The European Union (EU) and the United States have a lot in common. We share many of the same values, including free speech and the right to privacy. But despite our similarities, America and Europe often take different approaches to regulating technology. Does the EU prize privacy over free speech? Is the US too permissive when it comes to regulating Big Data? Does NSA surveillance pose a threat to the free flow of data across the Atlantic? What can the US learn from the EU, and vice versa? Evan is joined by Dimitar Dimitrov, EU Policy Director for Wikimedia in Brussels, and John Weitzmann, Legal and Policy Advisor for Wikimedia Germany.
Since 1973, supersonic flight over land has been illegal in the US. In those days, supersonic planes were loud, gas-guzzling, and inefficient beasts, propped up by government subsidies. Today, however, new technologies have made supersonic flights quieter, more efficient, and more affordable. Is it time to lift the ban? How should supersonic flight be regulated? What role will NIMBYism play in the debate? Eli Dourado, Research Fellow at the Mercatus Center, joins the show. For more, see his report here.
New York has dealt a major blow to Airbnb, HomeAway and other short-term rental platforms. Recently, Governor Cuomo signed a law banning platforms from advertising whole apartments that rent for fewer than 30 days. The bill’s supporters have claimed that the short-term rental ban is necessary to maintain housing affordability and quality of life. But is that really what’s going on? Is this just another giveaway to the hotel industry and labor unions, which have long held sway in New York politics? Is Airbnb really to blame for high rents in New York? Are there better ways to address legitimate concerns over short-term rentals? Joining Evan is Jared Meyer, research fellow at the Manhattan Institute. For more, see his op-ed in the NY Post.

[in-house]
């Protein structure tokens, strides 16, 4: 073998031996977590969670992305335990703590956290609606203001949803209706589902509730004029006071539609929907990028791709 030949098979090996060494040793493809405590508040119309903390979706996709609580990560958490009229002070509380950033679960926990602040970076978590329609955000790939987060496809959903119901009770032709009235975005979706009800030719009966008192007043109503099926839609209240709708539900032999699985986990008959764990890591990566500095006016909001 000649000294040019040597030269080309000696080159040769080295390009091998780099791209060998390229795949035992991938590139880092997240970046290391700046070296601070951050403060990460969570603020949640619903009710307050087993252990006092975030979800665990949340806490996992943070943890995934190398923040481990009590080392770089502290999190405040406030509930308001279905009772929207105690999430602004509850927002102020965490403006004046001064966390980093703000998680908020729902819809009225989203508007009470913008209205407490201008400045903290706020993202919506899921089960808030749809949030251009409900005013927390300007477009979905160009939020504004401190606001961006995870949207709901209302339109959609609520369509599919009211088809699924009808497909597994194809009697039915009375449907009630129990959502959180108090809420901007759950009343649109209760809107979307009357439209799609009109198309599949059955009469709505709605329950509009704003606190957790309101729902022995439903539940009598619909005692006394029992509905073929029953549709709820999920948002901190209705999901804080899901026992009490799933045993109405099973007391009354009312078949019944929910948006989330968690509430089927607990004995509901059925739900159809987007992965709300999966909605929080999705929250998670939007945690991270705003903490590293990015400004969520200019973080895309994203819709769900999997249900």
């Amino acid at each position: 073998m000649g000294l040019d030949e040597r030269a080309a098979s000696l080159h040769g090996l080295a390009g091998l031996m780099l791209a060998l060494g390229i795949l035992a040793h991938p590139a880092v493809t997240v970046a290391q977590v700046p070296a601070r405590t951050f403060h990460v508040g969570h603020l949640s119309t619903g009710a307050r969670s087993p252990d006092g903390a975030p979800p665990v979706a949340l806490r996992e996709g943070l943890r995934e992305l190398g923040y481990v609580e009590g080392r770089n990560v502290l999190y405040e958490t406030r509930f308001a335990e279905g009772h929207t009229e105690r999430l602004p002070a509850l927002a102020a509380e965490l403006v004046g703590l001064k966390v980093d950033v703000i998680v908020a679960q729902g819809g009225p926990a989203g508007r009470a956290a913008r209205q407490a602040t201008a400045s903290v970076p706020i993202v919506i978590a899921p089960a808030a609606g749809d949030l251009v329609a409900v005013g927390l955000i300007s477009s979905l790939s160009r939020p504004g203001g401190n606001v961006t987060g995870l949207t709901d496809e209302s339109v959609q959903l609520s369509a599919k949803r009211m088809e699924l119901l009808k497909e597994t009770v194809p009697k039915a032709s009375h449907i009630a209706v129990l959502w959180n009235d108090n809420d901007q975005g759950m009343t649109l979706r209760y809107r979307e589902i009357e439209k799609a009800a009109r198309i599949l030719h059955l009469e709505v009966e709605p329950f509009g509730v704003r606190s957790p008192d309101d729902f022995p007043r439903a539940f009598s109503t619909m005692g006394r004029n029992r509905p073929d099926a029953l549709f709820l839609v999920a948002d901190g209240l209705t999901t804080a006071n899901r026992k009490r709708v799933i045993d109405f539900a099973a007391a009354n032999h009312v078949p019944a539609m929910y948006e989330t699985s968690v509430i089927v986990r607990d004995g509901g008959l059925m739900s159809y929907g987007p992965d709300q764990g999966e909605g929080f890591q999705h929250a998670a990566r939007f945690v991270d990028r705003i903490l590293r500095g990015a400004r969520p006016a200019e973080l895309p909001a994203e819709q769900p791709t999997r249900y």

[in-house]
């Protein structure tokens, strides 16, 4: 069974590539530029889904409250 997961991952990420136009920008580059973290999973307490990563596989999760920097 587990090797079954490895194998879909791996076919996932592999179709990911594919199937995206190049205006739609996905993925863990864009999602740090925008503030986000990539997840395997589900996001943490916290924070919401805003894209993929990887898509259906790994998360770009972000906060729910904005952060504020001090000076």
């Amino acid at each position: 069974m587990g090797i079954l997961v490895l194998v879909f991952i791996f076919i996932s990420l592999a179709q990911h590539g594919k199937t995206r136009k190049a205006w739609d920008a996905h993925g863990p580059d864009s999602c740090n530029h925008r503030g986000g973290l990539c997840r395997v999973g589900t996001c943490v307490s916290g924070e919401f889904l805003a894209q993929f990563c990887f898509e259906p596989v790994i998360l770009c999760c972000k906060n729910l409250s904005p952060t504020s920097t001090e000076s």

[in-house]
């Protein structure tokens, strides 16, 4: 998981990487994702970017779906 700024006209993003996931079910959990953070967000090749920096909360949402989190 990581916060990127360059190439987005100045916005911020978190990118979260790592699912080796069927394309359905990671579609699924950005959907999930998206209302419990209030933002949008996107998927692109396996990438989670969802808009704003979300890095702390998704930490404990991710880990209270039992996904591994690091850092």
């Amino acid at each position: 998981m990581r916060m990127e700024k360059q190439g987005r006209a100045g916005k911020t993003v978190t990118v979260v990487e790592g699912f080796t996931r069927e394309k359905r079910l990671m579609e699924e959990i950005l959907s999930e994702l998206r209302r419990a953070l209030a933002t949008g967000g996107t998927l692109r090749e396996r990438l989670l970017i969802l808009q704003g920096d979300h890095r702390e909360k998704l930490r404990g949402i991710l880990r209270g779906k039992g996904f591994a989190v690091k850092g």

Under decades of communist rule, Cuba lagged far behind much of the world in technology and digital connectivity. In 2014, less than 30 percent of Cubans had Internet access. Yet in recent years, Cuba has made significant strides — more public Wi-Fi hotspots are being deployed, and the U.S. and Cuban governments are normalizing relations. What does Cuba’s digital future look like? What does this mean for Cuban-Americans and tech entrepreneurs? Evan is joined by Adelina Bryant and Michael Maisel from the Engage Cuba coalition and Lydia Beyoud, senior tech and telecom reporter for Bloomberg BNA. For more, see www.engagecuba.org.
A robot-driven world is often a mainstay of science fiction titles like Terminator and I, Robot. While that future may be far off, emulations — computers that scan and reproduce human brains — could be the first step into the age of robotics. Their society could evolve at the pace of software, not hardware or biology — allowing for radical transformations in less time than it takes humans to get their dry cleaning back. So what might an emulation-based society look like? How would emulation technology affect how humans live in the future? Joining Berin to discuss is Professor Robin Hanson of George Mason University, author of The Age of Em: Work, Love, and Life when Robots Rule the Earth. For more, see the book’s website.